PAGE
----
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The tv series I Shouldn’t Be Alive tells the stories of people who miraculously survived near-death experiences in remote, unforgiving environments. I would like to see an episode about nonprofit organizations that have survived existential crises. This article tells the story of one such survivor, which reorganized after filing Chapter 11 bankruptcy. It also explains the mechanics of bankruptcy and how to determine whether Chapter 11 bankruptcy can work for other nonprofits. Of course, this article should not be construed as offering legal advice; retain a lawyer for that. Nonprofits have an aversion to using bankruptcy as a tool. While nonprofit organizations constitute 30 percent of all corporations, they represent only 1 percent of corporate bankruptcy cases. I suspect the gap is indicative of their morality rather than their durability. Nonprofits are so anxious about reputation that they prefer risking liquidation to admitting financial distress. But consider the organization described in this article as an example of the opposite conclusion: after it reorganized under Chapter 11, the nonprofit experienced no reduction in gifts, grants, or contracts. The lesson is this: nonprofits should get over the stigma of bankruptcy and do whatever it takes to keep serving their communities.
Digging a Financial Hole at Helping Hand
Helping Hand was a social-service and job training agency with a history of management problems. Ten years prior, it foolishly accepted a gift of real estate that was contaminated with toxic chemicals, setting in motion lengthy litigation over cleanup costs. The CEO and CFO who made the fateful decision to accept the property went to jail for skimming from sales of other donated assets. Later, Helping Hand paid too much for its building headquarters, which was too big for its needs and drained its resources. The COO was married to the CFO, making financial control impossible. There is more, but you get the idea.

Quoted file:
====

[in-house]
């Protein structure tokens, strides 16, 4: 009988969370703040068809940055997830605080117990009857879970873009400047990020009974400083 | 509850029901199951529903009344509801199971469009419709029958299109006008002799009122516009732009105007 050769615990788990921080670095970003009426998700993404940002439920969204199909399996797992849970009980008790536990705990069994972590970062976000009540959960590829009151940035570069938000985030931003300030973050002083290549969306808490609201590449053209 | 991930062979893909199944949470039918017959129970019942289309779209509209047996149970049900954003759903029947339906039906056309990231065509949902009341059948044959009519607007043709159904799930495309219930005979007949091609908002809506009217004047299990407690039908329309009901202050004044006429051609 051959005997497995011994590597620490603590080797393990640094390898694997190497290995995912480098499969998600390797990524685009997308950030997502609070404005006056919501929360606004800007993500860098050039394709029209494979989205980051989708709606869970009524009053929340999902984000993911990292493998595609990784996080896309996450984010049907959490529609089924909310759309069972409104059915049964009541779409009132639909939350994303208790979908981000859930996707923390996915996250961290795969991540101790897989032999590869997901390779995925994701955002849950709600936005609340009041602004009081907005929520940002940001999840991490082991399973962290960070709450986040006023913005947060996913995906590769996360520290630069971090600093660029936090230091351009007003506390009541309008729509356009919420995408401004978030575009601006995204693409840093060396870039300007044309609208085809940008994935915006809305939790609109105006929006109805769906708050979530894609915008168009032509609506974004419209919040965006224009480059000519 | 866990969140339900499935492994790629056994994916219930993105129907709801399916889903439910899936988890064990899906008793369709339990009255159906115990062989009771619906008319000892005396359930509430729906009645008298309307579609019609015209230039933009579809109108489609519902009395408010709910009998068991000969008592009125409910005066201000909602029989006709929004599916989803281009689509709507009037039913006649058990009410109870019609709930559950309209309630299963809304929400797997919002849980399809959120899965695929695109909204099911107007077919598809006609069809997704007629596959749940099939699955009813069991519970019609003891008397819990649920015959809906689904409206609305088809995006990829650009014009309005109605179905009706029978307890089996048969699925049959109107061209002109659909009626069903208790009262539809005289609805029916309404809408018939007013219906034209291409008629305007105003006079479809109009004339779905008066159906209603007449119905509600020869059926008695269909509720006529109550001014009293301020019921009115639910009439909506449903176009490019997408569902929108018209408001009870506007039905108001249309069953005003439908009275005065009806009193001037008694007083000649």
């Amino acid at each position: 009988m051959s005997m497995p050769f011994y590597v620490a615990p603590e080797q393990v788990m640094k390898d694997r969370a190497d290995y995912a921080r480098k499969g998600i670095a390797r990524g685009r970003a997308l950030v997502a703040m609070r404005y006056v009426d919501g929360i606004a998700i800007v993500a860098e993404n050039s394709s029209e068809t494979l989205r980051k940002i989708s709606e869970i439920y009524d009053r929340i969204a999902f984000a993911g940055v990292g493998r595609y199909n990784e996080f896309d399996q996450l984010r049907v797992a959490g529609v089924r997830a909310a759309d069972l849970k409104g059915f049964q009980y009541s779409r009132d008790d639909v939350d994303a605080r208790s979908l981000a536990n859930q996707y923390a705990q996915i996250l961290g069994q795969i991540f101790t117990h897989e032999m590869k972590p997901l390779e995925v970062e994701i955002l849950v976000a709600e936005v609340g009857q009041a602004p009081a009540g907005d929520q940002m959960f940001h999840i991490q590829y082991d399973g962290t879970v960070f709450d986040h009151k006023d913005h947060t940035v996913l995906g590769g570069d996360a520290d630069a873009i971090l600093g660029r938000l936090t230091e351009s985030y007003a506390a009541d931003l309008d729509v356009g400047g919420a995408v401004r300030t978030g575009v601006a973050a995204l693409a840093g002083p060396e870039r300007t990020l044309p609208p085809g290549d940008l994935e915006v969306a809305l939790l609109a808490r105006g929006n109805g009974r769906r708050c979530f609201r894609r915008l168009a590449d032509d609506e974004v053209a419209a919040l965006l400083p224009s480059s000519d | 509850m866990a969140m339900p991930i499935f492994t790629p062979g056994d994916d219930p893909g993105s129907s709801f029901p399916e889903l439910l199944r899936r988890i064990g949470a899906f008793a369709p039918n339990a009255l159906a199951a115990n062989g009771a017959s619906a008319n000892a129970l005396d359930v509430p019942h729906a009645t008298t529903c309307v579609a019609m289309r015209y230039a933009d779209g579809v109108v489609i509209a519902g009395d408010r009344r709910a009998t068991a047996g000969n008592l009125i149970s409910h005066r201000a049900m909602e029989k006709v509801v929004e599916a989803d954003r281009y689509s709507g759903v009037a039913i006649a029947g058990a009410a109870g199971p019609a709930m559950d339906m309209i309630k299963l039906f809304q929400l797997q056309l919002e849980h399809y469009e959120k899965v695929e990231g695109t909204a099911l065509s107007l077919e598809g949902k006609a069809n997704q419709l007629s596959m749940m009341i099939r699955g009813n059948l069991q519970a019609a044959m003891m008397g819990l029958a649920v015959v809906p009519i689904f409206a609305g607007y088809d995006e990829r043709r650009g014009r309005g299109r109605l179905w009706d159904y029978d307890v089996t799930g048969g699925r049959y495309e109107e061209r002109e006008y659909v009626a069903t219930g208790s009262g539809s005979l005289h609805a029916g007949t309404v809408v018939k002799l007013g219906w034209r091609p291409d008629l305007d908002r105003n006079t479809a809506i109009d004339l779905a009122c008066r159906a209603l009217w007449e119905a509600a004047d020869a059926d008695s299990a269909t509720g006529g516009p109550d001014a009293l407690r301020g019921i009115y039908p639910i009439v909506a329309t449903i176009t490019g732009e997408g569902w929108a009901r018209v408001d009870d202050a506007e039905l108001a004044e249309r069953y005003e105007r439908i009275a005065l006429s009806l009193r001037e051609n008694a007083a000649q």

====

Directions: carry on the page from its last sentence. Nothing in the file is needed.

When Helping Hand began to hemorrhage money, the board hired a fundraising consultant. The consultant’s plan was never implemented because a key facet called on board members to raise money. The board tried to find a merger partner but failed because pending lawsuits posed liability questions on top of a huge backlog of unpaid bills. United Way notified Helping Hand that it was in danger of losing its annual grant because its finances did not meet acceptable standards. Meanwhile, unbeknownst to the board, the CEO and CFO suspended monthly payment of payroll taxes and deposits into employee pension plans despite the fact that this money was being deducted from paychecks.
Distressed nonprofits that do not pay payroll taxes are liable for steep interest and penalties, and without realizing it, they dig themselves into a hole that may become too deep for Chapter 11 rescue. Further, board members may be personally liable for such debts. When an annual audit of Helping Hand revealed unpaid obligations, the board fired the CEO, COO, and CFO, and I was brought in as the interim CEO. By this time, Helping Hand was deep in debt to the government and more than 200 other creditors.
In the for-profit world, creditors can petition a bankruptcy court to liquidate a corporation while it still has sufficient assets to satisfy their claims. Or, if creditors believe that better management can turn the company in arrears around, they may ask the court for permission to take operational control. But the Internal Revenue Code bars a distressed nonprofit’s creditors from initiating proceedings and seizing operational control.